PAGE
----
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Why Wabash?

Honeywell Arts Academy is a program of international reach. However, it is not uncommon for the question “Why Wabash?” to arise when telling industry professionals as well as supporters and friends about the Academy experience.

Traditionally speaking, double bassists as they compare with other instrumentalists, do not always get equal playing time at summer institutes. This left double bass faculty mentors Eric Larson, Ranaan Meyer, and Hal Robinson searching for a better scenario, an idealistic situation. They began brainstorming about what this would look like. An experience devoted to the double bass with a 3:1 teacher to student ratio, all expenses paid except travel, basically a space to “geek out” over the bass.

Meyer, double bassist in string trio Time for Three, had shared with his bandmates that this was something he was looking to start with Larson and Robinson. While Time for Three was on tour in Indiana one of the violinists said to Ranaan;

“I think you’re going to want to share your double bass program idea with Richard Ford.”

Ranaan was intrigued and went along with the suggestion. He met Richard in Richard’s basement home office and Ranaan proceeded to explain to Richard what they were looking to achieve. Richard’s greatest concern was keeping the program full scholarship as he knew the struggles students faced with large education loans and financial debt. Richard then followed by saying, “and I want to have it here.” This left Ranaan a little confused, as he was unsure how they were going to fit some 15 or so double basses, the musicians themselves, and a piano in his home office but Richard had a chuckle and said, “let me show you around”.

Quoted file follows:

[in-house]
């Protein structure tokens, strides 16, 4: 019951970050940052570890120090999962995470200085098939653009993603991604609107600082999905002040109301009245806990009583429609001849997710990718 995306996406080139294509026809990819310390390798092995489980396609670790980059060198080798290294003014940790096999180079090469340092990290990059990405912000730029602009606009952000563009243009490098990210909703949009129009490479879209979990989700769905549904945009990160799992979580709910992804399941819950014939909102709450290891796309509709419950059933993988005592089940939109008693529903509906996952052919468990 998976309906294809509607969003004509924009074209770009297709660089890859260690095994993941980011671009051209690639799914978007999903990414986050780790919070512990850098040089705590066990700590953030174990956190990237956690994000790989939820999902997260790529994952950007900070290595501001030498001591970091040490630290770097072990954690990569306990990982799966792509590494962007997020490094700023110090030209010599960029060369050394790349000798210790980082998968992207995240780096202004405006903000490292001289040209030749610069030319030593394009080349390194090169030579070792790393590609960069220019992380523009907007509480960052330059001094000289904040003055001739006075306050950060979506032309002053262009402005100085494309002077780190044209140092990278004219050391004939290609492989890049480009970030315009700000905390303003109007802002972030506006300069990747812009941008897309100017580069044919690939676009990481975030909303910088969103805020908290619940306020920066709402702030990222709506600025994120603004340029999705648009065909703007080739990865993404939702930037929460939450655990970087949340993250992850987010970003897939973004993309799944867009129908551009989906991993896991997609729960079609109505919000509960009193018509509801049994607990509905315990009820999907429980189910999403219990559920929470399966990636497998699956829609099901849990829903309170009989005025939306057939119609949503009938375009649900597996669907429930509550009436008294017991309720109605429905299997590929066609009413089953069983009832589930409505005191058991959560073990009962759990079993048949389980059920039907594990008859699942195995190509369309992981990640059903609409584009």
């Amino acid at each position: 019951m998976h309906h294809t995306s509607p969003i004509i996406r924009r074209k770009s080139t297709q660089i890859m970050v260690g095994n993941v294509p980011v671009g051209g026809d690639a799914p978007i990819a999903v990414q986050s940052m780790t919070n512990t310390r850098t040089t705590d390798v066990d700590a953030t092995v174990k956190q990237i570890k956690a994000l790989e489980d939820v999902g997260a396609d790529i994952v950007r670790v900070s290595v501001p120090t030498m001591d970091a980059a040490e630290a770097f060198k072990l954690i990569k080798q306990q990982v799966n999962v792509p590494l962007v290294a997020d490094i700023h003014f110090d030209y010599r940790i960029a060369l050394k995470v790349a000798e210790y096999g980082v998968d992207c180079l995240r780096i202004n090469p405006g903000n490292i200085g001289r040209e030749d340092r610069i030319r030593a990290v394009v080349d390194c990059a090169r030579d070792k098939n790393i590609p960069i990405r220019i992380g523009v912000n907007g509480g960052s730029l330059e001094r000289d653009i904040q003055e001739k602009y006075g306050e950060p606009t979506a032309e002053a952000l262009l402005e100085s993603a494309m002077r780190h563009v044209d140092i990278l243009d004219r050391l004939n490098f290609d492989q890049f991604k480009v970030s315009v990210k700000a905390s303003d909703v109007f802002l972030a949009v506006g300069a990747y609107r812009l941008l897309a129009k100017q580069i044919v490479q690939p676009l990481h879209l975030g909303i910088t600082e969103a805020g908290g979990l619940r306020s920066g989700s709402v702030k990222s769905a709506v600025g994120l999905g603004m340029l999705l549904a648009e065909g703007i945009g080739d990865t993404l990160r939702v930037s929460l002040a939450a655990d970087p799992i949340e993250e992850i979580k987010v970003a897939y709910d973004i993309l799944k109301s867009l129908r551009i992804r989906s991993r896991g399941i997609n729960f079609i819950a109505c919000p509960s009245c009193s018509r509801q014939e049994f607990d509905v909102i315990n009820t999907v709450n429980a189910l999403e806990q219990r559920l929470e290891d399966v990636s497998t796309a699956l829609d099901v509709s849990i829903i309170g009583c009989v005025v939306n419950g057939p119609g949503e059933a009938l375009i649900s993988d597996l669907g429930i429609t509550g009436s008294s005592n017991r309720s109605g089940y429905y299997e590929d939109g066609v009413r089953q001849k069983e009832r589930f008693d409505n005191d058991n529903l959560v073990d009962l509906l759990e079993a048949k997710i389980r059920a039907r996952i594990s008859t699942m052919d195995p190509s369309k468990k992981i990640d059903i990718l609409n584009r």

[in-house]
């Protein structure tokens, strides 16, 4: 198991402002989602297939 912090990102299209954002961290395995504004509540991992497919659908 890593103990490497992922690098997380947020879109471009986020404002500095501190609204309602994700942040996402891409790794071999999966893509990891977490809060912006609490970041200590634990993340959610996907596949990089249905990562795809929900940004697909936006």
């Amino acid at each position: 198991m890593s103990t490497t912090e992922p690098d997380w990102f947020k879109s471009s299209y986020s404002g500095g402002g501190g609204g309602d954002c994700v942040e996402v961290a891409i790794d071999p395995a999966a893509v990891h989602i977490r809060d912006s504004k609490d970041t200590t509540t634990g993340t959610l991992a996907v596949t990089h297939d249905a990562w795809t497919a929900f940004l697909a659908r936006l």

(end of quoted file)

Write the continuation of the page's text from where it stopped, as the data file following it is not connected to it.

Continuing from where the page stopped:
They hopped in his golf cart and Richard proceeded to take Ranaan on a tour of his grounds, the Charley Creek Gardens. A beautiful garden sanctuary with multiple homes located on the property, each one having a nicer piano than the next and it all started coming together. In 2008, the first class of Wabass Institute participants came to Wabash, IN.

Wabass Institute immediately gained notoriety within the bass community and the music world at large, becoming synonymous with other “must attend” music festivals such as Aspen and Tanglewood. In 2014, upon Richard’s passing, the Honeywell Foundation stepped in to ensure this program would continue as they began to steward his legacy.

“I spent many summers at Aspen, and follow what my fellows are doing which is great stuff” says Louis Levitt alumni “but what the Wabass class are doing is at another level.”

In 2020 after 12 years of remarkable success, 95% of alumni continuing on to have successful careers in music proved the importance of Wabass in the industry. As they say, the proof is in the pudding. Conversations about expanding the instrument reach and these ideals were necessary. It was inevitable that this experience needed to be shared to multiple instruments which became a reality in 2021 collectively becoming the Honeywell Arts Academy.

“...the ultimate place to figure out how to sound like yourself.” says alumni Christian Gray

The town of Wabash plays a major role as part of the experience. The opportunity to leave your habitual environment, tune out the noise, and really focus on the task at hand is integral to listening in on who you want to become as a player. To truly immerse yourself in the culture sun up to sun down creates a community that lasts far beyond the week in Wabash.